Recently, auroras of vivid green and purple danced across the night sky in Sweden.
An all-sky camera was used in Kiruna (Sweden) to capture the night-time light show. It is part of ESA's Space Weather Service Network.
The camera is pointed straight up and has a fish-eye lens that allows it to capture the sky from horizons to horizons. On October 12, the magnetic field of our planet was affected by a coronal mass-ejection (CME). The Aurora Borealis, also known under the name the Northern Lights, became visible.
On October 9, 2021, a solar storm caused a powerful explosion of plasma and fast-moving energy into space. A few days later, auroras could be seen all over the globe in the northern part of the hemisphere.
Hannah Laurens, a European Space Operations Center (ESOC) Space Weather Applications Scientist, said, "What I love most about this video is that you can see this beautiful, purple Aurora, more clearly visible when intense geomagnetic thunderstorms."
Auroral dynamics is the movement of this swirly structure within space and time.
Laurens explained that the aurora is the result of complex drivers operating in distant magnetosphere. This makes it an effective tool for monitoring space weather conditions.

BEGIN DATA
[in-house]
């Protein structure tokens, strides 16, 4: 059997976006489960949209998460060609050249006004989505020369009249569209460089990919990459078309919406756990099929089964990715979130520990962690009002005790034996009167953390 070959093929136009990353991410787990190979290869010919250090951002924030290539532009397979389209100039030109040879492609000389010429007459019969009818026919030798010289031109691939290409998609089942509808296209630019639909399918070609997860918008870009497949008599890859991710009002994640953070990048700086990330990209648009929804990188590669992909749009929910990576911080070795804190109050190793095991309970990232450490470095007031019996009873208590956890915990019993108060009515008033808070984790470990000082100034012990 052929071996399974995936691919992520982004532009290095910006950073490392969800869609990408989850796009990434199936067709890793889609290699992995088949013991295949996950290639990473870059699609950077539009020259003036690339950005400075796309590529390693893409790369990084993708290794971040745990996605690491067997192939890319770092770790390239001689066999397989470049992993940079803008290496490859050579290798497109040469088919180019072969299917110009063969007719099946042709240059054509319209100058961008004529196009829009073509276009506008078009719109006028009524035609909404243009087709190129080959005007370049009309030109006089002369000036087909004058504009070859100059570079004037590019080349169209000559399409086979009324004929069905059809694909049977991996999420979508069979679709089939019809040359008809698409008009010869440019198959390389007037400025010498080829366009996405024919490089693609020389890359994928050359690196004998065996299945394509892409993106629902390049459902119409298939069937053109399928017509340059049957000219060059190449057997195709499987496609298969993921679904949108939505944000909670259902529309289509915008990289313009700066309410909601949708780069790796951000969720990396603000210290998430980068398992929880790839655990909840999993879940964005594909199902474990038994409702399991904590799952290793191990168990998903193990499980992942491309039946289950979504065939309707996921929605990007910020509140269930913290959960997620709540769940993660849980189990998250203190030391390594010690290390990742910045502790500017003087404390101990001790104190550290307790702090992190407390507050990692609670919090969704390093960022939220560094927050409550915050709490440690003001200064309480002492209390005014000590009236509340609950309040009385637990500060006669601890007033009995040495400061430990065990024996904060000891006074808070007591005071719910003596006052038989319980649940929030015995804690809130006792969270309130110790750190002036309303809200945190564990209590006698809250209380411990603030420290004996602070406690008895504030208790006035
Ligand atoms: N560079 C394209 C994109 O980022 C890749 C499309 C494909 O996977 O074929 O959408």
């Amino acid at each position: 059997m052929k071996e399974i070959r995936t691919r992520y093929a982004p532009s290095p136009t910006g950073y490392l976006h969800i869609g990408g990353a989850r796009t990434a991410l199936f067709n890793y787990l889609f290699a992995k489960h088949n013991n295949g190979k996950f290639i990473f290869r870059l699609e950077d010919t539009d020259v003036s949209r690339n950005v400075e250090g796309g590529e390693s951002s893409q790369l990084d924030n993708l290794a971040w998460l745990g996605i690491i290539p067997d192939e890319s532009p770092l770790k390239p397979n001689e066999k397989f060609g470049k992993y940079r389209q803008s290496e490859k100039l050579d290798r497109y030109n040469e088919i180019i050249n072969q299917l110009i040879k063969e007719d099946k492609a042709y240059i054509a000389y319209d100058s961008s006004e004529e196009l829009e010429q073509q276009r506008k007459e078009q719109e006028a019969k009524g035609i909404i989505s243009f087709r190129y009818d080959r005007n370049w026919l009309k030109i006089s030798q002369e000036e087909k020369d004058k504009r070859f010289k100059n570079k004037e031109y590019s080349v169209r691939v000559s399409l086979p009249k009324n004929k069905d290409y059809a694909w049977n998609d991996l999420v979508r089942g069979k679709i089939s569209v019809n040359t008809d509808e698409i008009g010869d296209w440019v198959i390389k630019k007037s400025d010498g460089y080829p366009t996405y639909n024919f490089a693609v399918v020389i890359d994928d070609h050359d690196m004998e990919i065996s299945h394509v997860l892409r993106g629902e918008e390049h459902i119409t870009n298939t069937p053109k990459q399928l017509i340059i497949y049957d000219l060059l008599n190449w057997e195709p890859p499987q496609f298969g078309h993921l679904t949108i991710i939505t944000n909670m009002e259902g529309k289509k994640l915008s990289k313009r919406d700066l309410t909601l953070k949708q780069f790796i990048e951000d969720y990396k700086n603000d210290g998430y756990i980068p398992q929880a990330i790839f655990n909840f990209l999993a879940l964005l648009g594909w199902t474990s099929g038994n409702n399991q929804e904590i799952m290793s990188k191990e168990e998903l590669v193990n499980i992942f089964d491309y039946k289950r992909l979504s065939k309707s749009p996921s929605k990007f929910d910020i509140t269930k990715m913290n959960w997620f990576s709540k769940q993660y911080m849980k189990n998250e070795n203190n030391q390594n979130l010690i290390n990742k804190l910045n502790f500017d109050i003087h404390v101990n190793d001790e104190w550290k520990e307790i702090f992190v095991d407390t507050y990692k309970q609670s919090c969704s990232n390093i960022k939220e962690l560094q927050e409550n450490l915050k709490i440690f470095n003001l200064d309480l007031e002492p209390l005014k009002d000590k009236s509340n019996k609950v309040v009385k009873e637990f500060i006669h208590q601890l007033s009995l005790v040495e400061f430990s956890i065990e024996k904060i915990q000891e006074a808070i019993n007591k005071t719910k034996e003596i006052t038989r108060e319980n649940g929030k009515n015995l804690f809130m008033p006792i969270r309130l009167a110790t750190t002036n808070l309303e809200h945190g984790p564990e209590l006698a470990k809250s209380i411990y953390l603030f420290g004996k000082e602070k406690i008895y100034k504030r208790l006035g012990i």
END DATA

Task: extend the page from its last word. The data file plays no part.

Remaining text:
It is crucial to understand the auroral dynamics in order to understand the relationship between the magnetosphere and ionosphere. These two are connected by lines of magnetic force.
There are many spacecraft that keep an eye on our Sun: The Solar Dynamics Observatory and the Parker Solar Probe are just a few of the instruments scientists use to study our star and its effects on our planet.
Ground observation, such as all-sky cameras are vital for understanding complex and sometimes dangerous interactions between Earth and Sun.
An initial look at the M1.6 solar flare eruption with the assistance of STCE/SIDC and SDO
This beautiful eruption is most likely the result of an earth-directed CME launched into space. Coronagraph imagery will provide more information. pic.twitter.com/1aCUAQGILK SpaceWeatherLive (@_SpaceWeather_) October 9, 2021
Since the International Geophysical Year 1957-1958 all-sky cameras were in use in Kiruna. A digital all-sky camera was in operation since 2001. The Swedish Institute of Space Physics (IRF) includes the Kiruna Atmospheric and Geophysical Observatory.
Although most of the solar wind is blocked in Earth's protective magneticosphere, some charged particles are trapped in Earth’s magnetic field. They flow down to the geomagnetic poles and collide with the upper atmosphere to create beautiful auroras.
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